6. Ethics programs help avoid criminal acts “of omission” and can lower fines.
Ethics programs tend to detect ethical issues and violations early on so they can be
reported or addressed. In some cases, when an organization is aware of an actual or
potential violation and does not report it to the appropriate authorities, this can be
considered a criminal act, e.g., in business dealings with certain government agencies,
such as the Defense Department. The recent Federal Sentencing Guidelines specify
major penalties for various types of major ethics violations. However, the guidelines
potentially lowers fines if an organization has clearly made an effort to operate
ethically.
7. Ethics programs help manage values associated with quality management,
strategic planning and diversity management -- this benefit needs far more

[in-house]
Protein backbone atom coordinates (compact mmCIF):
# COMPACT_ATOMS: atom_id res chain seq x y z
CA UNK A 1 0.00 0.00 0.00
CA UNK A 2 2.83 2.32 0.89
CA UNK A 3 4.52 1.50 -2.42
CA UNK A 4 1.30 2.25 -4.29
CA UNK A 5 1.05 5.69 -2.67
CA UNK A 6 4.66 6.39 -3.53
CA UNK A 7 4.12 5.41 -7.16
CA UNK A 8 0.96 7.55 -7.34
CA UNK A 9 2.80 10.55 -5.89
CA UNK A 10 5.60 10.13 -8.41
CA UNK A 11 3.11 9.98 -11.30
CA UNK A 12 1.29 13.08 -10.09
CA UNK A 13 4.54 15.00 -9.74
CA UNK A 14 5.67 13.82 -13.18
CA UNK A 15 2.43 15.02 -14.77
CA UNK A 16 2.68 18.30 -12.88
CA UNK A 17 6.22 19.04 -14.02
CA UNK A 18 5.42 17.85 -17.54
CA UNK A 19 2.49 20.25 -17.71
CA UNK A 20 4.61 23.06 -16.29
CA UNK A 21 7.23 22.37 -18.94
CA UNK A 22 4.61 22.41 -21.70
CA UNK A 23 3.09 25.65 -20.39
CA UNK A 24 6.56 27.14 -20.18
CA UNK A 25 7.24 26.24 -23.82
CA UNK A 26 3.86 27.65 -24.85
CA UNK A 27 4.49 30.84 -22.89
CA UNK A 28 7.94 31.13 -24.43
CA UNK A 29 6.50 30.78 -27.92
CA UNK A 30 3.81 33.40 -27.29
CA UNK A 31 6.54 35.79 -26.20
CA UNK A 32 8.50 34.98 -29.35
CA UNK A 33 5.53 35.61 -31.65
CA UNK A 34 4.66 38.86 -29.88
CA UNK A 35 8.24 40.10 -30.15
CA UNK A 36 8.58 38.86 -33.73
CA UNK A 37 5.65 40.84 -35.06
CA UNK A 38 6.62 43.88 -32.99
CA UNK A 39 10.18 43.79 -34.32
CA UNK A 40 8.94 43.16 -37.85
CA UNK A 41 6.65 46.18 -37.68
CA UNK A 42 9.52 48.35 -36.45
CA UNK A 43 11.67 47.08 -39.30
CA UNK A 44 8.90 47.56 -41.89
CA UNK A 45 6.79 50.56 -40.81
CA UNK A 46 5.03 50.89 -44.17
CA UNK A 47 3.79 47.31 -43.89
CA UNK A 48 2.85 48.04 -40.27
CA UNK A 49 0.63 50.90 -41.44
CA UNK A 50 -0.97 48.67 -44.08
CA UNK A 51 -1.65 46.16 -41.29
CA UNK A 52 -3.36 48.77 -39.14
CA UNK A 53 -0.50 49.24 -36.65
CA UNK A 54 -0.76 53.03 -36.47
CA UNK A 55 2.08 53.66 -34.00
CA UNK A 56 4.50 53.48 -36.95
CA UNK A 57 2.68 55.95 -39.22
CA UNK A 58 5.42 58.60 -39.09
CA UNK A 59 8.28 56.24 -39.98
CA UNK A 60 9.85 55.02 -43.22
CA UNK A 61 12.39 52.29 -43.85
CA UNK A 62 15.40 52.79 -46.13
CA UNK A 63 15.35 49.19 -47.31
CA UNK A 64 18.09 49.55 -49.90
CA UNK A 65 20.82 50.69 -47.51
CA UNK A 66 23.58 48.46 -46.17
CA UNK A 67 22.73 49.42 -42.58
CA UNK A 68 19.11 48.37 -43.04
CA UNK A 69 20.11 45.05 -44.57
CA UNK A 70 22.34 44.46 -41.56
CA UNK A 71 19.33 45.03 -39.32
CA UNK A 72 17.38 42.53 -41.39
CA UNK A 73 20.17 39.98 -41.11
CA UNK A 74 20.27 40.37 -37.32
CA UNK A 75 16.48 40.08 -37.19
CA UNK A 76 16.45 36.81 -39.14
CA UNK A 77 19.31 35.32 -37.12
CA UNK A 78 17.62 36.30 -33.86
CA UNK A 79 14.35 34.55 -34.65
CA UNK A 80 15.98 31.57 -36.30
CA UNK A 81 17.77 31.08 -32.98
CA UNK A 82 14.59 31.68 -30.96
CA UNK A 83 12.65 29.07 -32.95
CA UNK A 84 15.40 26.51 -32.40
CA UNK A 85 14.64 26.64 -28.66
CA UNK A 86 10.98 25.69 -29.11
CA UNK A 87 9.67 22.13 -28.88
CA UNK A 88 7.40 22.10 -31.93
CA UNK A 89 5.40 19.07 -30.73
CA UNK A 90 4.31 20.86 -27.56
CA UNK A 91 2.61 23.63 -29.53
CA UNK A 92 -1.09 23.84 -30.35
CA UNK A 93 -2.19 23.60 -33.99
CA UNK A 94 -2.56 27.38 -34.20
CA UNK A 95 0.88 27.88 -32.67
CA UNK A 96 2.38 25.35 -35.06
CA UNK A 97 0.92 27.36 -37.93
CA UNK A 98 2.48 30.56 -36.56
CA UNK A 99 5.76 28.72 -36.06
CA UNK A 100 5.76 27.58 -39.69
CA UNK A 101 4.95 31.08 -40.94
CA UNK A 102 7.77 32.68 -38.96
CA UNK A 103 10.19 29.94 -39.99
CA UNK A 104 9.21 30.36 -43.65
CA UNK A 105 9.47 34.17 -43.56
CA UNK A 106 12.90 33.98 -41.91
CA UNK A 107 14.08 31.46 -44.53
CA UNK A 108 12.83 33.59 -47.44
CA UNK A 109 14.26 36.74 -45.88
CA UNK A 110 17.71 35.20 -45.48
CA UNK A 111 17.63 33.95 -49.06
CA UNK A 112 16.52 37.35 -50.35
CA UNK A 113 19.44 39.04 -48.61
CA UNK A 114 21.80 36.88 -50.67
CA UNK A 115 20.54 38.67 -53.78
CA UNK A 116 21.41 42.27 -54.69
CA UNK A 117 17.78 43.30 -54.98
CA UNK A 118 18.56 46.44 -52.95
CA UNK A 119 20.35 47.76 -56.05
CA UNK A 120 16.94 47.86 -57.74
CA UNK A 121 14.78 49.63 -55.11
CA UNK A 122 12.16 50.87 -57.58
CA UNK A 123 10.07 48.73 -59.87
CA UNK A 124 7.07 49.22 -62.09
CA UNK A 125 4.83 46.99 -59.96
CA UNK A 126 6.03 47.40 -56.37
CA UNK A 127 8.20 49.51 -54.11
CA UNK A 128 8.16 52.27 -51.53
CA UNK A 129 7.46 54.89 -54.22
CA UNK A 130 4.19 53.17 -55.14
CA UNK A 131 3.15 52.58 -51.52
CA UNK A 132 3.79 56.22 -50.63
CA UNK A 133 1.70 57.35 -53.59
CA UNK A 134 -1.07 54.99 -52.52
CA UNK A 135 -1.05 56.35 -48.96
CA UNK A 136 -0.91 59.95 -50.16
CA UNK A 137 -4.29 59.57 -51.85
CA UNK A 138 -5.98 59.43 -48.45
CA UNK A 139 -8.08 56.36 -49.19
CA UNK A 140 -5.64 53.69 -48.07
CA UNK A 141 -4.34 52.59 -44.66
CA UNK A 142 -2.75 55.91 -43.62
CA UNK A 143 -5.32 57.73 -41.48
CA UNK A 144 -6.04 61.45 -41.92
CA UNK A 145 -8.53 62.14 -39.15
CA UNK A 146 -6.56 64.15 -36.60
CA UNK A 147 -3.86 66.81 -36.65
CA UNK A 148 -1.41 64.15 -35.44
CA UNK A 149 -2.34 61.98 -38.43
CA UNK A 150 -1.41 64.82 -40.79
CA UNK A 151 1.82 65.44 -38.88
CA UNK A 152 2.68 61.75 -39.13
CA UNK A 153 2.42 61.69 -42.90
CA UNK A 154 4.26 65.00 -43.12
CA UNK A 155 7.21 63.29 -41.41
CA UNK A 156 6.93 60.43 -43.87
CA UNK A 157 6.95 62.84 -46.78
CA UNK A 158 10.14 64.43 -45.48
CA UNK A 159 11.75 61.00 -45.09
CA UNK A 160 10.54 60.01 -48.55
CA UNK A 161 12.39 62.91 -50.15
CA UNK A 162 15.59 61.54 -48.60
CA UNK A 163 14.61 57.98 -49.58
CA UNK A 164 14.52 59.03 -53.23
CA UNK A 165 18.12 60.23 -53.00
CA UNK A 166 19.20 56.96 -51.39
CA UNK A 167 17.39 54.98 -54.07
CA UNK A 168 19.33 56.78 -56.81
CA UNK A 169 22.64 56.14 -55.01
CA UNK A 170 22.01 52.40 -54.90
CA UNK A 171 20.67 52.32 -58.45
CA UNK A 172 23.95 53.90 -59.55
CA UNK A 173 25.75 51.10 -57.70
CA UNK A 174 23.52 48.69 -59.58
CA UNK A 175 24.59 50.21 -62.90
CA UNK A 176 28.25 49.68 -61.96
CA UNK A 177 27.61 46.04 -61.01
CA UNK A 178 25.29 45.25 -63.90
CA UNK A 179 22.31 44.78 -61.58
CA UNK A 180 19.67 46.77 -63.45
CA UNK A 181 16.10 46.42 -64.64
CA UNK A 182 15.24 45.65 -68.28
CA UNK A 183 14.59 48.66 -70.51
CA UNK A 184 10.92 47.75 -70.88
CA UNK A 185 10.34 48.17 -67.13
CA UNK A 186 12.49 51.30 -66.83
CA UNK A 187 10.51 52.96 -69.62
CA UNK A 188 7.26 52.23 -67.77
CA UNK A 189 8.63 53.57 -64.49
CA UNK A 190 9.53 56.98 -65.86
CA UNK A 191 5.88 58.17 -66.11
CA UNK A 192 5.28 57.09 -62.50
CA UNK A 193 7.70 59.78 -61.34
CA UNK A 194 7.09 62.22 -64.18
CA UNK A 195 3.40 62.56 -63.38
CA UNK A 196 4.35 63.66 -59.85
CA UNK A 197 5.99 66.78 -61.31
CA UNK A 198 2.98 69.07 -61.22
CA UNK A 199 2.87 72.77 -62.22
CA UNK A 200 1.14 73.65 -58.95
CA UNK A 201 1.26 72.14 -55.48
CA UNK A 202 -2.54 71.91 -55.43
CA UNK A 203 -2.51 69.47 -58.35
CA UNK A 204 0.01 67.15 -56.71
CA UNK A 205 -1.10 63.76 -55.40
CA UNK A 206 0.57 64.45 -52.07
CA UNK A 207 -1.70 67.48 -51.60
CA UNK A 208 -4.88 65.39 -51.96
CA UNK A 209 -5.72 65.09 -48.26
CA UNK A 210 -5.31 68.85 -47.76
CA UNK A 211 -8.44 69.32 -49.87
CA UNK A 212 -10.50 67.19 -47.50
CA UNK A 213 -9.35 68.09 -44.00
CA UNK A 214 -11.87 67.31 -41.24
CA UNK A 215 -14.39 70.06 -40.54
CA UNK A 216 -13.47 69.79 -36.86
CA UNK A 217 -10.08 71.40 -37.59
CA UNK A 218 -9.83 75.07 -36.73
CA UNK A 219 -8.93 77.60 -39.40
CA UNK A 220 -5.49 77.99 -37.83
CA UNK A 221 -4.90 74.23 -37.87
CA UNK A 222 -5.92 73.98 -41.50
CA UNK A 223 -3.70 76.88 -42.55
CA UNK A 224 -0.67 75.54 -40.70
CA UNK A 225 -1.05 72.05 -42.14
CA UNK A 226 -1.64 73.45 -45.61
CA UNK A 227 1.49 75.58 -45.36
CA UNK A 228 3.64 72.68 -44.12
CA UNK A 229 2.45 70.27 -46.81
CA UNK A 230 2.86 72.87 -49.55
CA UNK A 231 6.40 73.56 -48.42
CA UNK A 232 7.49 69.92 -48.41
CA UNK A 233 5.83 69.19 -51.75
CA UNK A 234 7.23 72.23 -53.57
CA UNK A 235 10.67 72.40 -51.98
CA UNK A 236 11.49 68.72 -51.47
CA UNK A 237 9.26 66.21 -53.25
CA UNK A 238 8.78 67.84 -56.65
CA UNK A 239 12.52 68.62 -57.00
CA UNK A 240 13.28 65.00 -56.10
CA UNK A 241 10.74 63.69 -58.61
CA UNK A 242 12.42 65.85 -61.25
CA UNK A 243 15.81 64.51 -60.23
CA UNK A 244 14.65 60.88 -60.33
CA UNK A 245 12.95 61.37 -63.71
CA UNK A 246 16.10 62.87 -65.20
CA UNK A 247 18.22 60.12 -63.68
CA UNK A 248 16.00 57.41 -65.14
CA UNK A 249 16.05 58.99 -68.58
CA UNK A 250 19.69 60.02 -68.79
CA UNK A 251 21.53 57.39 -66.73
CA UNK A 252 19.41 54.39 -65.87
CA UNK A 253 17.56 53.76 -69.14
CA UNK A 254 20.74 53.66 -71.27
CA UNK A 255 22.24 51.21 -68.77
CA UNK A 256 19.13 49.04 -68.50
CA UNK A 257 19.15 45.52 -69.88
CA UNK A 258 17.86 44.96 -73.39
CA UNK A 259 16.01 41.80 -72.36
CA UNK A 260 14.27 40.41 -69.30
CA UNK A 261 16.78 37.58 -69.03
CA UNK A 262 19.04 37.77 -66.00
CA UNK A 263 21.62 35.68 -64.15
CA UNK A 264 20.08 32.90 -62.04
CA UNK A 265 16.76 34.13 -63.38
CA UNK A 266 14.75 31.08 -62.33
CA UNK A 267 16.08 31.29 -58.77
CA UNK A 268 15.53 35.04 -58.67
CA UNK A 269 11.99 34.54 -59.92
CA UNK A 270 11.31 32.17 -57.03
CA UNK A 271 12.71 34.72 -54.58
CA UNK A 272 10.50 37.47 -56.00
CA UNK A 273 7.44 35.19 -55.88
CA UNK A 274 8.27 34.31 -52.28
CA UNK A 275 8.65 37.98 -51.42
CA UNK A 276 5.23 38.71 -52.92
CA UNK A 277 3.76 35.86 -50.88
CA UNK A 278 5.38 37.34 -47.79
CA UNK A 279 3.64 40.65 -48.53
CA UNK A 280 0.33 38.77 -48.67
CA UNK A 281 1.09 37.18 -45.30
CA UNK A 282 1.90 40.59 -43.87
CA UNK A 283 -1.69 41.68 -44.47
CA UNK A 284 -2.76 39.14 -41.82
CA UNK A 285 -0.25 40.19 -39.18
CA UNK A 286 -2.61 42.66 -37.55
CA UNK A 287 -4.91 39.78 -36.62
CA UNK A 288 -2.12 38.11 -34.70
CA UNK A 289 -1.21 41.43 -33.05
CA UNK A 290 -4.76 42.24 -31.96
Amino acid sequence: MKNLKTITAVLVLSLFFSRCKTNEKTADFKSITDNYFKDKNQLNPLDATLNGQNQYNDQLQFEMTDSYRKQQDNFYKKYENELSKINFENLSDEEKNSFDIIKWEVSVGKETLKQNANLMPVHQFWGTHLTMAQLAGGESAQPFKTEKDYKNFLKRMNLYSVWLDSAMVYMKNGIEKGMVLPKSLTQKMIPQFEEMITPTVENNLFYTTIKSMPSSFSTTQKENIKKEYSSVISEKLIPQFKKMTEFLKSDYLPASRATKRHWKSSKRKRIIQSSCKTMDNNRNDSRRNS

attention. Ethics programs identify preferred values and ensuring organizational
behaviors are aligned with those values. This effort includes recording the values,
developing policies and procedures to align behaviors with preferred values, and then
training all personnel about the policies and procedures. This overall effort is very
useful for several other programs in the workplace that require behaviors to be aligned
with values, including quality management, strategic planning and diversity
management. Total Quality Management includes high priority on certain operating
values, e.g., trust among stakeholders, performance, reliability, measurement, and
feedback. Eastman and Polaroid use ethics tools in their quality programs to ensure
integrity in their relationships with stakeholders. Ethics management techniques are
highly useful for managing strategic values, e.g., expand marketshare, reduce costs,
etc. McDonnell Douglas integrates their ethics programs into their strategic planning